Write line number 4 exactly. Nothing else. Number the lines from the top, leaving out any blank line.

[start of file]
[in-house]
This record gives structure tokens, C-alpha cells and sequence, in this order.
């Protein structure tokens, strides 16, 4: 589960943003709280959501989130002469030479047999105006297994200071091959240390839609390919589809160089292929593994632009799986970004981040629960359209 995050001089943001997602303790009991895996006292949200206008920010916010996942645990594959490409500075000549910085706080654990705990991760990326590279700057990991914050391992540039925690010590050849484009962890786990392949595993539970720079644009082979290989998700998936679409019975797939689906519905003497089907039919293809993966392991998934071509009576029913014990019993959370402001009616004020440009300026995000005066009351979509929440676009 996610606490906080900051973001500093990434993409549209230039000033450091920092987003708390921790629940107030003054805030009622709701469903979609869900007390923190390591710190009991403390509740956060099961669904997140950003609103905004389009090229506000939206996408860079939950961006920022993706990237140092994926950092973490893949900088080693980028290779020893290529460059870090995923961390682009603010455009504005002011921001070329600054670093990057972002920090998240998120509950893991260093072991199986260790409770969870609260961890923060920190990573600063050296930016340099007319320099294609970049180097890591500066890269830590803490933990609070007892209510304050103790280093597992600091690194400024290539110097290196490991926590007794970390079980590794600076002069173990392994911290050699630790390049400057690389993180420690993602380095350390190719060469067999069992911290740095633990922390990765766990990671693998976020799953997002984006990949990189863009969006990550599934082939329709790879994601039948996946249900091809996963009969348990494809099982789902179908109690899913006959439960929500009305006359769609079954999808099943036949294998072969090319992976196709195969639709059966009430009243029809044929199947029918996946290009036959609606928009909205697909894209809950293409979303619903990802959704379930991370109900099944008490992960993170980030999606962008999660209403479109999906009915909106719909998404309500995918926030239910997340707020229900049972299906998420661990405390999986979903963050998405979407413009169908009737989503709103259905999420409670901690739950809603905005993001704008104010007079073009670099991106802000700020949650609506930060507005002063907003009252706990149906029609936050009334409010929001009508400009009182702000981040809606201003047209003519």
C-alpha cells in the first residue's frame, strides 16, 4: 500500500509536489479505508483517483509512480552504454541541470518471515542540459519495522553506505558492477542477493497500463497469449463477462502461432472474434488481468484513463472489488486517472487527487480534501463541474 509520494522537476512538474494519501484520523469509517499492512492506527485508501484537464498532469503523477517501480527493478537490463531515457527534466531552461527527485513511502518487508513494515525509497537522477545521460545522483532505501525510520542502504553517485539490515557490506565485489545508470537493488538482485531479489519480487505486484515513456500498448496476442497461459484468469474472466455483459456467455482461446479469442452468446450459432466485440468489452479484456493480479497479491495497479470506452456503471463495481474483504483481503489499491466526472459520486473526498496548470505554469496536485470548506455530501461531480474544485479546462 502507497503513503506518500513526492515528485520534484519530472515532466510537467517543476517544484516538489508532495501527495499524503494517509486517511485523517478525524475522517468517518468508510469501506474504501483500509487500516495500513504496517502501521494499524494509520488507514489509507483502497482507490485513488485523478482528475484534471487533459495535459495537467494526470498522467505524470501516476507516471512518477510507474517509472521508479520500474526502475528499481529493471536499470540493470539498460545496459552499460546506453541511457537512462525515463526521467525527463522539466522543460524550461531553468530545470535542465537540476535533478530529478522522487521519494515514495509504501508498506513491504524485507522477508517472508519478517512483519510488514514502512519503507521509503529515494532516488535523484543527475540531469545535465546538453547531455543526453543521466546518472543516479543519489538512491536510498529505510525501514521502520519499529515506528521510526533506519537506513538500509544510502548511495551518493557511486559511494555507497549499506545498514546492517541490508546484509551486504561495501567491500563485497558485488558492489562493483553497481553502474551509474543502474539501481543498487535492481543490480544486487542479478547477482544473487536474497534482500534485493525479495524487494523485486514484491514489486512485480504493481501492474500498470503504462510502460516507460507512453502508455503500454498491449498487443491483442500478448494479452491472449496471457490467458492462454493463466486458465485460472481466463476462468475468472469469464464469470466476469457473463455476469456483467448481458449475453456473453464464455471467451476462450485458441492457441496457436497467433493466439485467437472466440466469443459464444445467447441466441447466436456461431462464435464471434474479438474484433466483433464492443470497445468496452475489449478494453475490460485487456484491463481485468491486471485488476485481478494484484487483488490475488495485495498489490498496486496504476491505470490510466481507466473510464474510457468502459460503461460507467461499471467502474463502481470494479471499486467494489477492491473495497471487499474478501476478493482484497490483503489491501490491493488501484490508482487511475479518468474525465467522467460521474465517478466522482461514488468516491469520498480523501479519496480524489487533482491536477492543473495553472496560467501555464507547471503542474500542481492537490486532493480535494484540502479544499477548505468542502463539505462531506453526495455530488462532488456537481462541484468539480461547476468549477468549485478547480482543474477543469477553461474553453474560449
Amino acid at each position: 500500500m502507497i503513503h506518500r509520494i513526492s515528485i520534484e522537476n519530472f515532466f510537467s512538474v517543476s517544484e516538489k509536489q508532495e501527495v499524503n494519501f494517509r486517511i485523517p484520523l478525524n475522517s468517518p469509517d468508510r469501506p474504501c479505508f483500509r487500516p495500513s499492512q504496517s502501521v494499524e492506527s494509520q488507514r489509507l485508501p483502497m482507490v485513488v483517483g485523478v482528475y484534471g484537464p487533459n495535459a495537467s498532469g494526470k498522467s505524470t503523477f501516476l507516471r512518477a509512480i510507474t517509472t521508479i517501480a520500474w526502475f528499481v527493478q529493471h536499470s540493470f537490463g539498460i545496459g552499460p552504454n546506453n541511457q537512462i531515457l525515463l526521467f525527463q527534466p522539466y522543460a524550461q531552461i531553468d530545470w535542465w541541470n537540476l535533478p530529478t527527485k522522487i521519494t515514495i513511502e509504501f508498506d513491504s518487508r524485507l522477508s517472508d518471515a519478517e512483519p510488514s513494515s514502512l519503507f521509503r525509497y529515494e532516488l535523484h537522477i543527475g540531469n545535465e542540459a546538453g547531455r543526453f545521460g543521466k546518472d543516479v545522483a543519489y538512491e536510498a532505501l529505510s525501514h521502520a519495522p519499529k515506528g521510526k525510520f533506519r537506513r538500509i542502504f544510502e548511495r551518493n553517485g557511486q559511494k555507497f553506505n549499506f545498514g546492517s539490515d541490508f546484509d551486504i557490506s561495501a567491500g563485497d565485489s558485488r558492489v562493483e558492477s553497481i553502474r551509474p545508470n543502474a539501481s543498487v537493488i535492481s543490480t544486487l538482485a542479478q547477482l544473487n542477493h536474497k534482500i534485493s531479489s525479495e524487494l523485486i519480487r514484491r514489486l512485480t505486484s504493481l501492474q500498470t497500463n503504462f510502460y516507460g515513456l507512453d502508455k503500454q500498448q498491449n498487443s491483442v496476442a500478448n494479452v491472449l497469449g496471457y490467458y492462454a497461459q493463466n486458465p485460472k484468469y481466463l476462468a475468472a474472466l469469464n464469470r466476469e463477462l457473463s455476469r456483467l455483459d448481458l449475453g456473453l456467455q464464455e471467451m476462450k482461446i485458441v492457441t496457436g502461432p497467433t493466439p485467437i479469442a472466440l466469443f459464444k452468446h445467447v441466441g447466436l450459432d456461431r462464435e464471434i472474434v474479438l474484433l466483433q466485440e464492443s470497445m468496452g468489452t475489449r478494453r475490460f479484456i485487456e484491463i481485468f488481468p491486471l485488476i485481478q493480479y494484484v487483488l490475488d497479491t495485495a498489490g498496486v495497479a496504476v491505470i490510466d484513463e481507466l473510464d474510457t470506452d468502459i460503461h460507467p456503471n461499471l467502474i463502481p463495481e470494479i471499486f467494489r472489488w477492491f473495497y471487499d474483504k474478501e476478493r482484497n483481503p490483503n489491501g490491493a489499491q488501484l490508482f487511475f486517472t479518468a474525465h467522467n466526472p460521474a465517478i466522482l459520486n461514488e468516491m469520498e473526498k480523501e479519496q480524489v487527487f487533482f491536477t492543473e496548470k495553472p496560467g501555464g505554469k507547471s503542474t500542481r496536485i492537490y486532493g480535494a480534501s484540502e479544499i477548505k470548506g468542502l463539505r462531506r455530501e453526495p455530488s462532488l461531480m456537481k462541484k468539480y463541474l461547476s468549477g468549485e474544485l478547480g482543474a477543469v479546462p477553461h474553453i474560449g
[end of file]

C-alpha cells in the first residue's frame, strides 16, 4: 500500500509536489479505508483517483509512480552504454541541470518471515542540459519495522553506505558492477542477493497500463497469449463477462502461432472474434488481468484513463472489488486517472487527487480534501463541474 509520494522537476512538474494519501484520523469509517499492512492506527485508501484537464498532469503523477517501480527493478537490463531515457527534466531552461527527485513511502518487508513494515525509497537522477545521460545522483532505501525510520542502504553517485539490515557490506565485489545508470537493488538482485531479489519480487505486484515513456500498448496476442497461459484468469474472466455483459456467455482461446479469442452468446450459432466485440468489452479484456493480479497479491495497479470506452456503471463495481474483504483481503489499491466526472459520486473526498496548470505554469496536485470548506455530501461531480474544485479546462 502507497503513503506518500513526492515528485520534484519530472515532466510537467517543476517544484516538489508532495501527495499524503494517509486517511485523517478525524475522517468517518468508510469501506474504501483500509487500516495500513504496517502501521494499524494509520488507514489509507483502497482507490485513488485523478482528475484534471487533459495535459495537467494526470498522467505524470501516476507516471512518477510507474517509472521508479520500474526502475528499481529493471536499470540493470539498460545496459552499460546506453541511457537512462525515463526521467525527463522539466522543460524550461531553468530545470535542465537540476535533478530529478522522487521519494515514495509504501508498506513491504524485507522477508517472508519478517512483519510488514514502512519503507521509503529515494532516488535523484543527475540531469545535465546538453547531455543526453543521466546518472543516479543519489538512491536510498529505510525501514521502520519499529515506528521510526533506519537506513538500509544510502548511495551518493557511486559511494555507497549499506545498514546492517541490508546484509551486504561495501567491500563485497558485488558492489562493483553497481553502474551509474543502474539501481543498487535492481543490480544486487542479478547477482544473487536474497534482500534485493525479495524487494523485486514484491514489486512485480504493481501492474500498470503504462510502460516507460507512453502508455503500454498491449498487443491483442500478448494479452491472449496471457490467458492462454493463466486458465485460472481466463476462468475468472469469464464469470466476469457473463455476469456483467448481458449475453456473453464464455471467451476462450485458441492457441496457436497467433493466439485467437472466440466469443459464444445467447441466441447466436456461431462464435464471434474479438474484433466483433464492443470497445468496452475489449478494453475490460485487456484491463481485468491486471485488476485481478494484484487483488490475488495485495498489490498496486496504476491505470490510466481507466473510464474510457468502459460503461460507467461499471467502474463502481470494479471499486467494489477492491473495497471487499474478501476478493482484497490483503489491501490491493488501484490508482487511475479518468474525465467522467460521474465517478466522482461514488468516491469520498480523501479519496480524489487533482491536477492543473495553472496560467501555464507547471503542474500542481492537490486532493480535494484540502479544499477548505468542502463539505462531506453526495455530488462532488456537481462541484468539480461547476468549477468549485478547480482543474477543469477553461474553453474560449